By Omnia Al Desoukie
CAIRO: Following its coverage of recent clashes between protesters and armed forces that left 25 people dead, experts hold state media accountable for misinformation, blaming it for many of the society’s ailments including sectarianism.
Last Sunday, when a Maspero march was attacked, state TV called on Egyptians to defend the military from an attack by Coptic protesters, which sparked heavy criticism from politicians, activists and human rights experts alike.
State TV was also quick to announce the death of three military officers during the clashes, while ignoring to mention the number of protesters killed — mainly Egyptian Copts — until later that night. It is still unclear how many, if any, army personnel were killed.
“The Egyptian media has been the reason behind ignorance, racism and discrimination. It helped bring Egyptians to what they are now,” said Hussein Abdel Ghani, former Al Jazeera Cairo bureau chief.
According to experts, autocratic governments manipulate the media to promote their own agendas; unknowingly misleading the public.
“During Mubarak’s tenure, the government had absolute power over the media which was controlled by state security and the disbanded National Democratic Party at that time, therefore it was a media that did not secure the flow of information but rather mislead the public,” Abdel Ghani said.
Abdel Ghani said the media’s role was either to broadcast misleading information by highlighting achievements by the former regime to overshadow all the problems the country is facing.
Follow the leader
“They have learnt to idealize and glorify the ruler, in the past 30 years it was Mubarak but now it’s the ruling military power. When Mubarak stepped down they immediately looked for an alternative to fill in, which is the Supreme Council of the Armed Forces,” said Rasha Abdulla, associate professor of journalism and mass communication at the American University in Cairo.
State media has also come under heavy criticism for its coverage of the January 25 Revolution, when it worked to distort the image of the protesters and propagate the idea of foreign infiltrators.
“They either work according to directives or what will please the ruler, on Oct. 9 [Maspero clashes] they wanted to portray the army as a protecting entity, thus with ‘ignorant’ enthusiasm they were committing a criminal act in the name of media coverage,” said Abdulla.
“A great deal of what state media is doing comes out of lack of professionalism which is a result of an act to please the ruler rather than inform the public. So they don’t try to cater to the public but rather the ruler,” added Abdulla.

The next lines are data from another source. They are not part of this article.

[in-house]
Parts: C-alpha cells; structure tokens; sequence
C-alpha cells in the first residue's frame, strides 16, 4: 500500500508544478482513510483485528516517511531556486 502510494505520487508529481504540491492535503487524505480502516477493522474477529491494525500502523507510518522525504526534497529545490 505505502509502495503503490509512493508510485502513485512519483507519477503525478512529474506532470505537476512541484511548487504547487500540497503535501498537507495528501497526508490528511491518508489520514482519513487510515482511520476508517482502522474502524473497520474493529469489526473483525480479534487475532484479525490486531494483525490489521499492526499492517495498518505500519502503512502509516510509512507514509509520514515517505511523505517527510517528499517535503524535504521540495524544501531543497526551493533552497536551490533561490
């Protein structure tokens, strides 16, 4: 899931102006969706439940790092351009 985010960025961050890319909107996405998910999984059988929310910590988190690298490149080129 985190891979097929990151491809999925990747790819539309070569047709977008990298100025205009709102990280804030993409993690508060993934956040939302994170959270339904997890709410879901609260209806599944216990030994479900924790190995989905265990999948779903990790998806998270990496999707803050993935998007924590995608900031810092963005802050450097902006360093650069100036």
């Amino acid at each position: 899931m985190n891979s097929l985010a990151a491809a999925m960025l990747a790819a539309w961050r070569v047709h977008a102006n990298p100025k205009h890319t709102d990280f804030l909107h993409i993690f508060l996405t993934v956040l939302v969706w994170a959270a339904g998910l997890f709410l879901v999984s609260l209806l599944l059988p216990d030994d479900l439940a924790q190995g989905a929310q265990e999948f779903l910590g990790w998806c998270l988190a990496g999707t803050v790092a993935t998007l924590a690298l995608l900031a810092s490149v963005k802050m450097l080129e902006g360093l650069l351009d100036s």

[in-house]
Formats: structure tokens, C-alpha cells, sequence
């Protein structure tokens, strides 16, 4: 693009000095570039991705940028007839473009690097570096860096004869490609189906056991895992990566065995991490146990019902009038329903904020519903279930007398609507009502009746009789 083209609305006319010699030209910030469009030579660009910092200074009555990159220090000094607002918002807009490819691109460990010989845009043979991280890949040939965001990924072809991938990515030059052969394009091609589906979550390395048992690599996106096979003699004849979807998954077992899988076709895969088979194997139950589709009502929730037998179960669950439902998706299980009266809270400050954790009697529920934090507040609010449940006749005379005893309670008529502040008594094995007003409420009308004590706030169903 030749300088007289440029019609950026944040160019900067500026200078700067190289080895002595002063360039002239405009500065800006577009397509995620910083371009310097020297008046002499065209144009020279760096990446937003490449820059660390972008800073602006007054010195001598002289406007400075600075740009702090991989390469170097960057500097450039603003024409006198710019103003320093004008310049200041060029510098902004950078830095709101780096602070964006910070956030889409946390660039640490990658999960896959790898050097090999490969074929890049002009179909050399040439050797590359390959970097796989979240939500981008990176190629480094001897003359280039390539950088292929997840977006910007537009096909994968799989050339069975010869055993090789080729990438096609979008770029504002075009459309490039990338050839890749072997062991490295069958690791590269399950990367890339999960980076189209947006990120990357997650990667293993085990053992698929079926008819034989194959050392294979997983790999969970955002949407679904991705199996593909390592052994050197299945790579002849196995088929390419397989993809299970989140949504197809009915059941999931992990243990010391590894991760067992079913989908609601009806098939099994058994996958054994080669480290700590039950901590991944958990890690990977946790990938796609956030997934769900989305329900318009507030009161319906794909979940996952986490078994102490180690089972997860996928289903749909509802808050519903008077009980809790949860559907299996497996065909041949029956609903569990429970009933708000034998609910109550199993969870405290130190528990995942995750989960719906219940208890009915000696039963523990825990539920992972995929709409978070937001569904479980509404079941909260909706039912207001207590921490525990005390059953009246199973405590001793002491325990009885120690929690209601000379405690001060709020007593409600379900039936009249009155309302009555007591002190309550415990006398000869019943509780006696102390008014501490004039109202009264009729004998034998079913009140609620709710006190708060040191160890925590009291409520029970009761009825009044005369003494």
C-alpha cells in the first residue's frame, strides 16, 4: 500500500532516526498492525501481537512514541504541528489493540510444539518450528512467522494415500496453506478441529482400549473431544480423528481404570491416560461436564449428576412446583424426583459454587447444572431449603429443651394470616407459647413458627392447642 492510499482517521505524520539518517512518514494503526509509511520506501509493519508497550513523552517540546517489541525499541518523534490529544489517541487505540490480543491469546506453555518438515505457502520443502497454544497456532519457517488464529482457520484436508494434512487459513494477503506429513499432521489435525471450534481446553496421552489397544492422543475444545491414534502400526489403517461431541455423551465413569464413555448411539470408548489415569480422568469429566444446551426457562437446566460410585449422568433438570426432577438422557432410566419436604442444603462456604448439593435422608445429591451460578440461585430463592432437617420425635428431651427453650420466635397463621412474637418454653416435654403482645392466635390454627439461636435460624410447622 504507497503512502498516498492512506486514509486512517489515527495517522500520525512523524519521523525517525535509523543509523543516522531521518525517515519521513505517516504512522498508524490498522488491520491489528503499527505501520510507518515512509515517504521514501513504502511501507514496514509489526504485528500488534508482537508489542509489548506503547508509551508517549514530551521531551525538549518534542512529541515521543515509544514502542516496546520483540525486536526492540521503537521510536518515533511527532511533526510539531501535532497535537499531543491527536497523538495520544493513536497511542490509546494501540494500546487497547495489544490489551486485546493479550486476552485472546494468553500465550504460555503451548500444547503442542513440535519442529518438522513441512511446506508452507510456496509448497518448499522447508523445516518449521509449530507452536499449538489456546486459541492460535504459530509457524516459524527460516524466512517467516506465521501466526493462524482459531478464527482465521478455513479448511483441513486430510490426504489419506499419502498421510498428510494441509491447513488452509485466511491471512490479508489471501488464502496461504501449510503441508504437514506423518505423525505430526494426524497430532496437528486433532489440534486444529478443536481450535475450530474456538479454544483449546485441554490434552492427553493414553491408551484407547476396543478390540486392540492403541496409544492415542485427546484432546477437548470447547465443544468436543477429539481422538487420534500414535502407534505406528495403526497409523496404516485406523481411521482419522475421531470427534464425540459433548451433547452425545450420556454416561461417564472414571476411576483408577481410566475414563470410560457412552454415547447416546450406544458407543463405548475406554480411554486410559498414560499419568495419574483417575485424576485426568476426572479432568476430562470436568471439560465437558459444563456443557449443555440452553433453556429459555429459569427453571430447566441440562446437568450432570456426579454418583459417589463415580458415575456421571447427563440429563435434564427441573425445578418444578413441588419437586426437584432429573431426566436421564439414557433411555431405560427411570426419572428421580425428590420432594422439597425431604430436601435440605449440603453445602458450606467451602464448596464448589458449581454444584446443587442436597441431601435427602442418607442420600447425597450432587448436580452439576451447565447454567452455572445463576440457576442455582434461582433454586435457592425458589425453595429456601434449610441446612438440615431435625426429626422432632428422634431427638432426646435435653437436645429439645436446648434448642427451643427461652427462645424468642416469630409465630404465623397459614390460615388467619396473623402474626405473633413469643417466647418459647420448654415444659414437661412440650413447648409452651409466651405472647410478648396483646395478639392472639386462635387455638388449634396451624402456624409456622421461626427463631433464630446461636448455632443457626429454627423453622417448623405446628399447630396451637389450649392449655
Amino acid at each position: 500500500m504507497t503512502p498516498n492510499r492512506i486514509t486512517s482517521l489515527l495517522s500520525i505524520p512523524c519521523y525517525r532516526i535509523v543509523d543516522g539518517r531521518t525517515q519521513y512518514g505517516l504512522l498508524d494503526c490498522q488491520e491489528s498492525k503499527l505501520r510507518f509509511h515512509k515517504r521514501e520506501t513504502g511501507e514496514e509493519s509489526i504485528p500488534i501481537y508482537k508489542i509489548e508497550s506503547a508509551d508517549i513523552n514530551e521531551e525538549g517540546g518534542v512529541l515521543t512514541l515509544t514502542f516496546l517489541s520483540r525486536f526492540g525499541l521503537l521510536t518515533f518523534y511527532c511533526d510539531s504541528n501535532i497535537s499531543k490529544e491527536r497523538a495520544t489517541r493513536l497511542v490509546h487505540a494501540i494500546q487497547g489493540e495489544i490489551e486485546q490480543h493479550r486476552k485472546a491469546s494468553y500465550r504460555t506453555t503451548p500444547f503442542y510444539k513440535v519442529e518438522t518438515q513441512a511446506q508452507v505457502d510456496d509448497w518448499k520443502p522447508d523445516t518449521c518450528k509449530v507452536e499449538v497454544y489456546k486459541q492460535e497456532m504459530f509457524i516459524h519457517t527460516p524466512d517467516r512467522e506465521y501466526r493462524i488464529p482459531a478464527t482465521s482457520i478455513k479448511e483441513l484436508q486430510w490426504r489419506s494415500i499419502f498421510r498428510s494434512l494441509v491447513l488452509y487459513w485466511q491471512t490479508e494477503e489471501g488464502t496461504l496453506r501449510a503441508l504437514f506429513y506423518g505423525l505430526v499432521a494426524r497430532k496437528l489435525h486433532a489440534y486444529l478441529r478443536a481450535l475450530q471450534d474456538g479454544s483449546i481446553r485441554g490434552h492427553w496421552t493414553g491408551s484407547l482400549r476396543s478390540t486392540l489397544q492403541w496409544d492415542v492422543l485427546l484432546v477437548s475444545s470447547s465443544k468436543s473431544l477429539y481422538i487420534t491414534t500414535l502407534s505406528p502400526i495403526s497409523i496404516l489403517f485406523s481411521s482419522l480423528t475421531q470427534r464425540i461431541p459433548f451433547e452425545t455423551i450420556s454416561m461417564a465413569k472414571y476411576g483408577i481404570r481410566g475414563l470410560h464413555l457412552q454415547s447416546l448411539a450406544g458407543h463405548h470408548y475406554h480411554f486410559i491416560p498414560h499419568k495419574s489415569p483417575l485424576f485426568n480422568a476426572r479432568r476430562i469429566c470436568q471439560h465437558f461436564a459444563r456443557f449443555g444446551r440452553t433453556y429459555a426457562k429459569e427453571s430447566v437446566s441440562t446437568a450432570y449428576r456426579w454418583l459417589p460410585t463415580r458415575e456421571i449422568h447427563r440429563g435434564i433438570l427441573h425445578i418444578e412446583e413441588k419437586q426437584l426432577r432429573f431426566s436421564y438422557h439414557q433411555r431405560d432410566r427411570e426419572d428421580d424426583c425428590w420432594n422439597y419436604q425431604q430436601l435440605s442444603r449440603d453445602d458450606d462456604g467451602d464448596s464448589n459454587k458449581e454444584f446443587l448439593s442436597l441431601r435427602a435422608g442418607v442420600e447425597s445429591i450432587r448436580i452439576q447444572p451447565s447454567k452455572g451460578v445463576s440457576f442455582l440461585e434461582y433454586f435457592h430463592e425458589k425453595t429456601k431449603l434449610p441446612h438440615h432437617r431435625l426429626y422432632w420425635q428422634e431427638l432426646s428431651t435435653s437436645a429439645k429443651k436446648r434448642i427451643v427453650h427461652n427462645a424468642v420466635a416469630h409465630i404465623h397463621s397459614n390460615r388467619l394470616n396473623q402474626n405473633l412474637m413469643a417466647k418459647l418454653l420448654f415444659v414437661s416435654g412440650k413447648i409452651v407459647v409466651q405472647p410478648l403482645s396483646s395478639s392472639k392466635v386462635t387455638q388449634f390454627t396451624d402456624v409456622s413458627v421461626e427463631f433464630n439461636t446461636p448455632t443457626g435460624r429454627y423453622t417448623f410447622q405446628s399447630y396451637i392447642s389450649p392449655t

Abdel Ghani explained that state media follows a strategy of “draw me a line and I will follow it – which leads it to commit crimes such as fabricating news.”
For decades, state media has been operating under the Ministry of Information which prompted calls for canceling the ministry altogether.
Abdel Ghani argues that portraying an objective image was difficult even with private channels.
“The private channels that are owned by businessmen who are all affiliated to the NDP were created as an outlet for relative criticism to make people believe that there is freedom of expression, yet they were all reporting to the NDP and restricted by state security regulations,” said Abdel Ghani.
He added that both private and state media were using the worst type of propaganda controlled by the regime.
Ashraf Allam, a producer on a show broadcast on state TV, explained that the government directly interfered on choosing guests on state TV’s programs before and during the revolution.
“The programs’ guests were always those who have direct contacts with the regime, no one would be allowed on the programs if the information ministry felt they would criticize the regime,” Allam said.
According to Allam, there is an agreement between the state press and television which obliges young journalists praising figureheads of state TV in their articles and in return be invited as guests on various programs.
Many like Abdel Ghani call for cleansing the media, drafting appropriate laws to regulate newspaper publication, establishing independent radio and television stations, competent administration and transparency of funding, and empowered media personnel. However, any steps in that direction are yet to be taken.
“I have always been saying that the revolution train has not reached state media yet,” Abdel Ghani said.
Shouldering the blame
Meanwhile, others argue that the lack of objective and professional reporting cannot solely be attributed to government control, pointing the finger of blame to the journalists themselves.
Allam argued that due to corruption, nepotism is abundant in Maspero.
He explained that hiring journalists does not depend “on their [level of professionalism] but rather on their contacts in the television body.”
With the level of professionalism within state TV, Allam said the ministry sought to hire well-known anchors such as Mahmoud Saad, Khairy Ramadan and Lamice El-Hadidy.
“These journalists used to make more than LE 7 million which affected the body’s budget,” he said, “Instead the ministry should have provided proper training for the available journalists and anchors.”
“We need [independent] television and radio that does not follow the government but works to empower people,” Abdel Ghani said.